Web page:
Vitamin supplements: In high doses, Vitamin A (retinol) is associated with birth defects, and recent research suggests the dose that causes risk is much lower than previously thought. If Vitamin A is toxic to a person who is pregnant and potentially harmful to the developing baby, it can’t be good for us the rest of the time. Research has shown it is linked to calcium loss in the urine and osteoporosis. For example, an important study found that subjects with a Vitamin A intake in the range of 1.5 mg had double the hip fracture rate of those with an intake in the range of .5 mg. For every 1 mg increase in Vitamin A consumption, hip fracture rates increased by 68 percent.4 Most multivitamins contain about 5000 IUs of Vitamin A, which is equal to 1.5 mg. This means if you conform to the current recommendations, which have become outdated, and get your Vitamin A from supplements, you could be weakening your bones. Instead, the body can naturally self-fabricate Vitamin A by consuming beta-carotene and other carotenoids in real food. Vegetables such as carrots contain beta carotene, not Vitamin A, and the beta-carotene from vegetables does not lead to excessive Vitamin A formation or cause calcium loss.

Poor physical fitness: Our bones are continually dissolving old bone tissue and rebuilding new bone. Interestingly, our bone strength is directly proportional to our muscle strength. Bones, like muscles, respond to stress by becoming bigger and stronger, and, like muscles, bones weaken and literally shrink if not used. It is essential to exercise, and, in particular, to exercise the back. Studies have found that a back-strengthening exercise program can provide significant, long lasting protection against spinal fractures in women at risk for osteoporosis.5

 

This is an excerpt from Dr. Fuhrman’s book Eat For Health.

1. Sellmeyer DE, Stone KL, Sebastian A, Cummings SR. A high ratio of dietary animal to vegetable protein increases the rate of bone loss and the risk of fracture in postmenopausal women. Study of Osteoporotic Fractures Research Group. Am J Clin Nutr. 2001;73(1):118-122.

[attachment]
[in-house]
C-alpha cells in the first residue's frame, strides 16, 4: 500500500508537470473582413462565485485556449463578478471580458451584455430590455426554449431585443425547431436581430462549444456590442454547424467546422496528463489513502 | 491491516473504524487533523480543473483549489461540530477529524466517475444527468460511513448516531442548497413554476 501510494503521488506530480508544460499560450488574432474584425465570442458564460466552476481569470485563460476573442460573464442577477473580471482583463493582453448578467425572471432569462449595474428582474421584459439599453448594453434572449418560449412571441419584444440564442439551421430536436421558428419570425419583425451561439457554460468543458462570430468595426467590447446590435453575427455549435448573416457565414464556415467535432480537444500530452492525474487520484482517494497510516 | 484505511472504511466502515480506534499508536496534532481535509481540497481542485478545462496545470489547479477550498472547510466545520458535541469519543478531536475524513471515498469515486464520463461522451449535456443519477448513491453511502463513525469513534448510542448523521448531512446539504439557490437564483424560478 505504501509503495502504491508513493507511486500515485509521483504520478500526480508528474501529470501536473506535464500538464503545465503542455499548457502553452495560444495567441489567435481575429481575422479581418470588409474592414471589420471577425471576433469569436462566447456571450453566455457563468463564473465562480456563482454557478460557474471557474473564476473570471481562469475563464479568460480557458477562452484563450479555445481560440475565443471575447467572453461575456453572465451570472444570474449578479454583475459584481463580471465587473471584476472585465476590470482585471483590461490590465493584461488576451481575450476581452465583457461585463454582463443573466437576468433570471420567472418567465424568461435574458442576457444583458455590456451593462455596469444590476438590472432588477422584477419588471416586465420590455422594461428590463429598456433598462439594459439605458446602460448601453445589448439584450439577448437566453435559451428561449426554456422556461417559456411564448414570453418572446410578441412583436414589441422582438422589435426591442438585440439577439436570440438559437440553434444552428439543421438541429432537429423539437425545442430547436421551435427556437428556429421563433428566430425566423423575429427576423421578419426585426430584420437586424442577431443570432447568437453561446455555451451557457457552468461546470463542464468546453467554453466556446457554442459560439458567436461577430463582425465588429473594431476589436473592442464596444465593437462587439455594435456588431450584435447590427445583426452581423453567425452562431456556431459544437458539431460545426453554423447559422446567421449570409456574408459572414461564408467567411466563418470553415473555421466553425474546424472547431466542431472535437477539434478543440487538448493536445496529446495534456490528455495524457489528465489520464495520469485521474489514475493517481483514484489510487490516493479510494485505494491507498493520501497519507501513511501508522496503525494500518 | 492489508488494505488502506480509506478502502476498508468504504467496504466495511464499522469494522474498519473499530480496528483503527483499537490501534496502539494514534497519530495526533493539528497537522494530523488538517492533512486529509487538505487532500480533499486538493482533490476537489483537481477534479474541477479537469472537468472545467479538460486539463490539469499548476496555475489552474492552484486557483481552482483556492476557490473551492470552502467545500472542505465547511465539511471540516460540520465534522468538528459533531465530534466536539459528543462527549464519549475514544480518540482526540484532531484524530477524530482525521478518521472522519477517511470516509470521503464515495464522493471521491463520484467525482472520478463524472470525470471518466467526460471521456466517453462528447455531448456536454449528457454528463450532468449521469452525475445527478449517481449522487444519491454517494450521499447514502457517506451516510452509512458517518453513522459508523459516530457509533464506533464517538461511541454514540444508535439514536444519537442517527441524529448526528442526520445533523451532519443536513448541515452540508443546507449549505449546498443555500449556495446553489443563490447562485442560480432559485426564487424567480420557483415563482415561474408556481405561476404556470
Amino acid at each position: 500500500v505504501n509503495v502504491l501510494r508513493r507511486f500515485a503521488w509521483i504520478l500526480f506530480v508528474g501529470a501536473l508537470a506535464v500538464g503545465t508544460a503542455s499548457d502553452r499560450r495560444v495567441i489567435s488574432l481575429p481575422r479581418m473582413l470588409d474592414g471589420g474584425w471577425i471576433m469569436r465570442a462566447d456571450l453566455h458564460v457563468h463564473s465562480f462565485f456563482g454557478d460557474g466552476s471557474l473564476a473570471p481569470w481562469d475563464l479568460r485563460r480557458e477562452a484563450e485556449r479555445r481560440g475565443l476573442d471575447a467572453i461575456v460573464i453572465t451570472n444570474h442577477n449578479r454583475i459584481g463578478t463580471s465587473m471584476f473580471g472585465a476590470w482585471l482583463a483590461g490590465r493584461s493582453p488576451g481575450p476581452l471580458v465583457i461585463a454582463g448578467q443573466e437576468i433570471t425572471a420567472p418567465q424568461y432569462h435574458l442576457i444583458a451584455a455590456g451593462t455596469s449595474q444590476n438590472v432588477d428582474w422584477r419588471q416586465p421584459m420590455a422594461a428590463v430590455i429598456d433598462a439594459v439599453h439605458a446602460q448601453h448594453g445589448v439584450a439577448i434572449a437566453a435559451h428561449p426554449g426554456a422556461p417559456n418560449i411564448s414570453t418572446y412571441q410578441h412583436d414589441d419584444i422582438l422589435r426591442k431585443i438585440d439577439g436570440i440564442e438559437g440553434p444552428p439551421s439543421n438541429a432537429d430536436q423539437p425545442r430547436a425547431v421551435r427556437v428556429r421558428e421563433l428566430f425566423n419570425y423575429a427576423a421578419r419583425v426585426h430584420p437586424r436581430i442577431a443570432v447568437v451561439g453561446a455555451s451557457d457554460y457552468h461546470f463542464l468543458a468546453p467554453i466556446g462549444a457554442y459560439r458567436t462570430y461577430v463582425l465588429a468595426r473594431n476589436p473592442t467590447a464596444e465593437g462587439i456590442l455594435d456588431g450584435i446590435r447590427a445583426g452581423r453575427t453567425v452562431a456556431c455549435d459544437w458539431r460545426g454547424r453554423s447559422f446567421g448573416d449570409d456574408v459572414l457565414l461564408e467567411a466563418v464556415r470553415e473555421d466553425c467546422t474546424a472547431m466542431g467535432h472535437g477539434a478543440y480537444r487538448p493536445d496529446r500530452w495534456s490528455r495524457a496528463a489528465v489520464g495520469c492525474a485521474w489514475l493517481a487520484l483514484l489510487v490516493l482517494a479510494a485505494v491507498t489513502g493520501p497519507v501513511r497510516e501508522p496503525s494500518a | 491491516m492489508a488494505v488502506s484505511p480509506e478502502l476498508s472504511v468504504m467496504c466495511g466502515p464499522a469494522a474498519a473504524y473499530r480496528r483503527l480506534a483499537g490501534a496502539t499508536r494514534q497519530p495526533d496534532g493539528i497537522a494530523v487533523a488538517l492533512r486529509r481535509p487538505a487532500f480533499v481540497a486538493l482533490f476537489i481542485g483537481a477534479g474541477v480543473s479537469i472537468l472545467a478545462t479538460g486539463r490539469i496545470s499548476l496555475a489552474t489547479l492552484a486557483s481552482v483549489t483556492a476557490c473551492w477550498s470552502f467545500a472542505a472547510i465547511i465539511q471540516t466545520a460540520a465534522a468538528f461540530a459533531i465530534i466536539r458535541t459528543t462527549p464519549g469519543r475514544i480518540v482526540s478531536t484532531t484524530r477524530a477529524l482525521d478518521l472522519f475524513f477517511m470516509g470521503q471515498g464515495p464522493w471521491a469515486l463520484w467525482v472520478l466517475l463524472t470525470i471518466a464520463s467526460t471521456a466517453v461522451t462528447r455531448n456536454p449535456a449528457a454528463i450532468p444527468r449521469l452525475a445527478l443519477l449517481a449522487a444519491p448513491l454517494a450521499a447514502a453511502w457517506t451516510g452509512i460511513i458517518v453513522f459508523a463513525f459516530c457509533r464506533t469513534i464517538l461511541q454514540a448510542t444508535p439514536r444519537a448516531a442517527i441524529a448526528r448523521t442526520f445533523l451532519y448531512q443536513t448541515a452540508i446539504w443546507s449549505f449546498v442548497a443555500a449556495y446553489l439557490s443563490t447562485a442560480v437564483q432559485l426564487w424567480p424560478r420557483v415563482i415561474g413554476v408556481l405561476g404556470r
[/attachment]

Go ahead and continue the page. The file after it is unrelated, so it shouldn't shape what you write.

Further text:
2. Devine A, Dick IM, Islam AF, Dhaliwal SS, Prince RL. Protein consumption is an important predictor of lower limb bone mass in elderly women. Am J Clin Nutr. 2005;81(6):1423-1428.

3. Teucher B, Fairweather-Tait S. Dietary sodium as a risk factor for osteoporosis: where is the evidence? Proc Nutr Soc. 2003;62(4):859-866. Rapuri PB, Gallagher JC, Kinyamu HK, Ryschon KL. Caffeine intake increases the rate of bone loss in elderly women and interacts with vitamin D receptor genotypes. Am J Clin Nutr. 2001;74(5):694-700. Hallström H, Wolk A, Glynn A, Michaëlsson K. Coffee, tea and caffeine consumption in relation to osteoporotic fracture risk in a cohort of Swedish women. Osteoporos Int. 2006;17(7):1055-1064.

4. Whiting SJ, Lemke B. Excess retinol intake may explain the high incidence of osteoporosis in northern Europe. Nutr Rev 1999;57(6):192-195. Melhus H, Michaelson K, Kindmark A, et al. Excessive dietary intake of vitamin A is associated with reduced bone mineral density and increased risk of hip fracture. Ann Intern Med. 1998;129(10):770-778.

5. Sinaki M, Itoi E, Wahner HW, et al. Stronger back muscles reduce the incidence of vertebral fractures: a prospective 10 year follow-up of postmenopausal women. Bone. 2002;30(6):836-841.

Teens Not Drinking Enough Milk, Really?